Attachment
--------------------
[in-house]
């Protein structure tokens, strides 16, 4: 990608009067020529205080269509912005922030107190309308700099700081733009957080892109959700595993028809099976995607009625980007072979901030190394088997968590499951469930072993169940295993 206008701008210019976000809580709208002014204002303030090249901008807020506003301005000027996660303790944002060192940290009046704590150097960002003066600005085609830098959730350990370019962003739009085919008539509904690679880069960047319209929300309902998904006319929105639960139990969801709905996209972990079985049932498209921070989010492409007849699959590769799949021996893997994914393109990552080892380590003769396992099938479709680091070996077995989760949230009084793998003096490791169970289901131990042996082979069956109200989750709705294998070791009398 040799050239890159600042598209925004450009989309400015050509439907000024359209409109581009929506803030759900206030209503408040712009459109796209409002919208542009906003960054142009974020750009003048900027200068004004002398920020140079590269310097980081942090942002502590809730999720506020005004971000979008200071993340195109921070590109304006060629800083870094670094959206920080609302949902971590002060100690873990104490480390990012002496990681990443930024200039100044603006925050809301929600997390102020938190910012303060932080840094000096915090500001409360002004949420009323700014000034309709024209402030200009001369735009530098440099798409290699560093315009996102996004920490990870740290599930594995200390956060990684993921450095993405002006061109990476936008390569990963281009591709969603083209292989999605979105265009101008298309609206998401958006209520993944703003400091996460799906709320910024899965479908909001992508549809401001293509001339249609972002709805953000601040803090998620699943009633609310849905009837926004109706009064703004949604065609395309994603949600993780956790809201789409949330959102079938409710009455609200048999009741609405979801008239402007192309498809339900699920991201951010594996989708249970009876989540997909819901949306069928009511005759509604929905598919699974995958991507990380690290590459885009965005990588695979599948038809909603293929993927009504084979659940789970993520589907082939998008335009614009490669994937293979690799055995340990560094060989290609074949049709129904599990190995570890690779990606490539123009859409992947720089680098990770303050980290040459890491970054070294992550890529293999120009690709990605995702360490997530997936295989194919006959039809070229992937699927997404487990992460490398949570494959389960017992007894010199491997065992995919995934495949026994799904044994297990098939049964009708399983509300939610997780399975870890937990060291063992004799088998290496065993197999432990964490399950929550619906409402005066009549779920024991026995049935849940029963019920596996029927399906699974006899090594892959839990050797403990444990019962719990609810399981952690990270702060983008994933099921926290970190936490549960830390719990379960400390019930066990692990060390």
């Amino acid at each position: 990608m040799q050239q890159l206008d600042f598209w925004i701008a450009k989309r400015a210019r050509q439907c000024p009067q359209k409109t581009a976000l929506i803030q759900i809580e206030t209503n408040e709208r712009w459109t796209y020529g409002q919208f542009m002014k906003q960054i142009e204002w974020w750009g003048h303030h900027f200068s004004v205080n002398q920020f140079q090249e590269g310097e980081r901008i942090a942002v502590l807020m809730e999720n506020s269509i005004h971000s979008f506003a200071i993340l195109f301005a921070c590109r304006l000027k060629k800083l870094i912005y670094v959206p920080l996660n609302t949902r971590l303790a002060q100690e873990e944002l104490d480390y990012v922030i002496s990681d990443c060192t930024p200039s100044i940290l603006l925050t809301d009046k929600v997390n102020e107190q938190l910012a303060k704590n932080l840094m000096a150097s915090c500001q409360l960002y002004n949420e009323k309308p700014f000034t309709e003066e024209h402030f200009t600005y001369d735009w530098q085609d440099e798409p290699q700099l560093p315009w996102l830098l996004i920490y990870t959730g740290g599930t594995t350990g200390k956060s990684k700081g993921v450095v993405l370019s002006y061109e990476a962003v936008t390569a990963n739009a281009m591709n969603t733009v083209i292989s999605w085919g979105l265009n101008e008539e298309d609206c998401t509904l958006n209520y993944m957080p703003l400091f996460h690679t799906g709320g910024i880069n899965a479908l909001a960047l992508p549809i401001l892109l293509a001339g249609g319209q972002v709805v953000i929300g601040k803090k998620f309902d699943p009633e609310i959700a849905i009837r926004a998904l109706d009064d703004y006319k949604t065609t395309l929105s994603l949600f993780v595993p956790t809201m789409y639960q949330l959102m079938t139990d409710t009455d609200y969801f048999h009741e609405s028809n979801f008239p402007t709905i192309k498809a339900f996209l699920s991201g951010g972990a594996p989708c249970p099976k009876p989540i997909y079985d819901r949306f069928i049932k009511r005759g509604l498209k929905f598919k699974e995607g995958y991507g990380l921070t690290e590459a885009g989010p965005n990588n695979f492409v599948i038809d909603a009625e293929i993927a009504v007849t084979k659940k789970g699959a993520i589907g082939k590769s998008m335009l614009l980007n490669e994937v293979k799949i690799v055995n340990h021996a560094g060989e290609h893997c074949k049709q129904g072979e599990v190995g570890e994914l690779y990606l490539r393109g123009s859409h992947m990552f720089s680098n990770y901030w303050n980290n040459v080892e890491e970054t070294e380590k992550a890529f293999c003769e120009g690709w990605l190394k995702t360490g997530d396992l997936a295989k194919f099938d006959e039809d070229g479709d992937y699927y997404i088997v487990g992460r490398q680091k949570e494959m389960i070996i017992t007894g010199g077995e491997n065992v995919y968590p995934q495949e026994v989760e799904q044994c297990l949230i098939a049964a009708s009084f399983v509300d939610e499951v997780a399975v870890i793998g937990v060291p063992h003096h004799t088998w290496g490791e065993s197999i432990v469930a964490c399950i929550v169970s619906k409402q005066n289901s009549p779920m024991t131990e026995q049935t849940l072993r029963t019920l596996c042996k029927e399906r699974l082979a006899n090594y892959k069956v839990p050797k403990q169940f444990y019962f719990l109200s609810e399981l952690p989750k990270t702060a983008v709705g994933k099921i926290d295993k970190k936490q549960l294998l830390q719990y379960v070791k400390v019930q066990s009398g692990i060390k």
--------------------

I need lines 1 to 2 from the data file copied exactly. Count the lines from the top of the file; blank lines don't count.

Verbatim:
[in-house]
């Protein structure tokens, strides 16, 4: 990608009067020529205080269509912005922030107190309308700099700081733009957080892109959700595993028809099976995607009625980007072979901030190394088997968590499951469930072993169940295993 206008701008210019976000809580709208002014204002303030090249901008807020506003301005000027996660303790944002060192940290009046704590150097960002003066600005085609830098959730350990370019962003739009085919008539509904690679880069960047319209929300309902998904006319929105639960139990969801709905996209972990079985049932498209921070989010492409007849699959590769799949021996893997994914393109990552080892380590003769396992099938479709680091070996077995989760949230009084793998003096490791169970289901131990042996082979069956109200989750709705294998070791009398 040799050239890159600042598209925004450009989309400015050509439907000024359209409109581009929506803030759900206030209503408040712009459109796209409002919208542009906003960054142009974020750009003048900027200068004004002398920020140079590269310097980081942090942002502590809730999720506020005004971000979008200071993340195109921070590109304006060629800083870094670094959206920080609302949902971590002060100690873990104490480390990012002496990681990443930024200039100044603006925050809301929600997390102020938190910012303060932080840094000096915090500001409360002004949420009323700014000034309709024209402030200009001369735009530098440099798409290699560093315009996102996004920490990870740290599930594995200390956060990684993921450095993405002006061109990476936008390569990963281009591709969603083209292989999605979105265009101008298309609206998401958006209520993944703003400091996460799906709320910024899965479908909001992508549809401001293509001339249609972002709805953000601040803090998620699943009633609310849905009837926004109706009064703004949604065609395309994603949600993780956790809201789409949330959102079938409710009455609200048999009741609405979801008239402007192309498809339900699920991201951010594996989708249970009876989540997909819901949306069928009511005759509604929905598919699974995958991507990380690290590459885009965005990588695979599948038809909603293929993927009504084979659940789970993520589907082939998008335009614009490669994937293979690799055995340990560094060989290609074949049709129904599990190995570890690779990606490539123009859409992947720089680098990770303050980290040459890491970054070294992550890529293999120009690709990605995702360490997530997936295989194919006959039809070229992937699927997404487990992460490398949570494959389960017992007894010199491997065992995919995934495949026994799904044994297990098939049964009708399983509300939610997780399975870890937990060291063992004799088998290496065993197999432990964490399950929550619906409402005066009549779920024991026995049935849940029963019920596996029927399906699974006899090594892959839990050797403990444990019962719990609810399981952690990270702060983008994933099921926290970190936490549960830390719990379960400390019930066990692990060390």